Tilt-shifting is a popular way of presenting digital photos which “miniaturises” a scene – giving the impression it’s a toy or model diorama. Several tools now exist which can help you apply this effect to existing photos, so let’s take a look at your options.
Before we get into the tools themselves, it’s important you have a basic understanding of what the effect actually is, and why it works – this will help you to get the best results.
Take a pen and hold right in front of your eyes, focussing on it. Your peripheral vision – everything else except for the pen – will be blurred. This is called a shallow depth of field. Now look out the window at something distant – everything is in focus. Tilt-shifting is about giving the illusion that a far away object is actually really close up, by creating a false shallow depth of field. In layman’s terms – if you take an object that would normally be seen from far away, and blur out parts of the image, it will look like it is directly in front of your eyes – and the only way that would be physically possible is if it was a model. That’s why tilt-shift photography works.
Remember then that not all photographs are good candidates for the effect. Here’s a quick guide:
- Keep it simple – models tend to not be that complex.
- Photos looking down from above (but not directly above) work best.
- The focal area must be sharp – tilt-shift won’t magically sharpen your out of focus photos!
Real tilt-shift photography involves the use of a special lens. This video from Still Motion blog explains the usage quite clearly with great examples.
Actual tilt-shift lens can costs thousands of dollars; you can make your own for a fraction of the cost with some bits of plastic, a plunger, an old oversized lens, and a hot glue gun. Put your MacGuyver pants on, and watch this Make Magazine video to learn how.
I’ve written an extensive tutorial before on how to achieve the tilt-shift effect in Photoshop, but here’s a summary of the steps involved, and in video for visual learners:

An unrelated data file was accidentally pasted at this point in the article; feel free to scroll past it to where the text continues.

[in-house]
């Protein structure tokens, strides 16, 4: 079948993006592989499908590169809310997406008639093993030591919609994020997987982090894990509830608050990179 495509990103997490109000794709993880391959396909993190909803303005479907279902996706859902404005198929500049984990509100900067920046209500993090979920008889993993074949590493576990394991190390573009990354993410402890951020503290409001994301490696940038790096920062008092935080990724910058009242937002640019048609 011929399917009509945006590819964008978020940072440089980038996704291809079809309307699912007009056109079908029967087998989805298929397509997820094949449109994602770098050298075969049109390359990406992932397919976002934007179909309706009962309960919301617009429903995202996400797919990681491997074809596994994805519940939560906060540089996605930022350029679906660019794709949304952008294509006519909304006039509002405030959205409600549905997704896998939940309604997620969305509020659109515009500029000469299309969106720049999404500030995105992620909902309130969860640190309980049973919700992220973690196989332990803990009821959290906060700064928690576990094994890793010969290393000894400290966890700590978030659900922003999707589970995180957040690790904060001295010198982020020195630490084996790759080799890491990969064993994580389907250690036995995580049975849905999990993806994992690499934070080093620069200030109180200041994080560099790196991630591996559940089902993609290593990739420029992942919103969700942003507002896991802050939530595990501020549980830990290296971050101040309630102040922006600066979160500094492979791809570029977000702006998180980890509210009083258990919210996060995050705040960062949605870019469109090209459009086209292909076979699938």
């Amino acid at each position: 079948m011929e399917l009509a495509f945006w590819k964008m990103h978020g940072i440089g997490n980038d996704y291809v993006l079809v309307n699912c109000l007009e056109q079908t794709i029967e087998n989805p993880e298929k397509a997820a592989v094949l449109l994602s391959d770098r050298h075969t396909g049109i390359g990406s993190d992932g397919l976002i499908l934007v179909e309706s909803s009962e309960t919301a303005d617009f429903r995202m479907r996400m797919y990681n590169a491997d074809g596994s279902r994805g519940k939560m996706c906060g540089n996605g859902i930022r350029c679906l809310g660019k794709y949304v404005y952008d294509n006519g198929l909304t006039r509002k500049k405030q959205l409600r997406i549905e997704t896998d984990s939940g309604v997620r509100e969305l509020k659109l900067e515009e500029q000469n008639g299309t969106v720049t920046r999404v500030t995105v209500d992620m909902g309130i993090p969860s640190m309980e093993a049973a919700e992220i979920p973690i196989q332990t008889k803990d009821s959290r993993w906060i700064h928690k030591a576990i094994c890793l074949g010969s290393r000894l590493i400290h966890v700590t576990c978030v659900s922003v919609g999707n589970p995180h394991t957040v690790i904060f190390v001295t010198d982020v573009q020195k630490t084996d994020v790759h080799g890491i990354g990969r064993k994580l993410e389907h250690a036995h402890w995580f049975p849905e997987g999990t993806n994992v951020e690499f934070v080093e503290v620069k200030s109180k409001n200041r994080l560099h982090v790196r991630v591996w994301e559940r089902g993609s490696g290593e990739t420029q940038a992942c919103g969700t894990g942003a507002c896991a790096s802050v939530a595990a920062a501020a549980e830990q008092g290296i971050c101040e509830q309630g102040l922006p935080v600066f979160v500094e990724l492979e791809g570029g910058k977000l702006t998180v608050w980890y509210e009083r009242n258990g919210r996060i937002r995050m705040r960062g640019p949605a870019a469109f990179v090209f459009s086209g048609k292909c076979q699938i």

- Press Q to enter quick mask mode.
- Using a large brush, paint your central focus point, covering about 1/4 to 1/3 of your entire photograph.
- Exit quick mask mode, and go to Filters -> Blur -> Lens Blur. Play with the radius to get the right basic effect.
- Play around with Image->Adjustments-> Hue and Saturation to get a suitably toy-like mix of garish colours.
- Got to Image->Adjustments->Levels, dragging in the left and right sliders to increase contrast.
iPhone: TiltShiftGen 2 ($0.99)
A paid update to the original TiltShift Generator app, this still takes the top spot as the best tilt-shift app for iPhone and iPad. If you’re stuck on an iPhone for or older iOS versions, I would use the original app instead. The process is as simple as choosing your photo and focus details, but you can also tweak the saturation and apply filter effects if you wish.
Android: Awesome Miniature Pro ($3.99)
A comprehensive tool with different blur shapes, saturation and exposure adjustment, and even live preview. Note, some users are reporting licensing errors – I’m unable to test this, so let us know in the comments if you’re experienced this too or know of a better alternative. There’s also a free version of this app.
A quick and easy tool but with little room for tweaking. There are sliders to adjust the focus area size and strength, but you’re limited to a horizontal plane and colour enhancement is an on/off choice.
This is how my image of a busy Kyoto station turned out – not great. I would have preferred to adjust the saturation a lot more.
Remember, you can also apply the tilt-shift effect to video too if you have a tool like Adobe Premiere or After Effects at your disposal. Another interesting photo effect you might be interested in is High Dynamic Range; and you’ll find even more fun effects in Part 4 of our complete Photoshop guide.
I think there’s still some life in the tilt-shift effect yet – I give it a few years before someone builds a social network around it, millions of clone apps are made, it gets purchased by Facebook and finally gets integrated by Apple into the iPhone core camera feature rendering all the other apps useless. That’s how the Internet works, right? Link to your best work in the comments, or tell us how overused you think tilt-shift is now.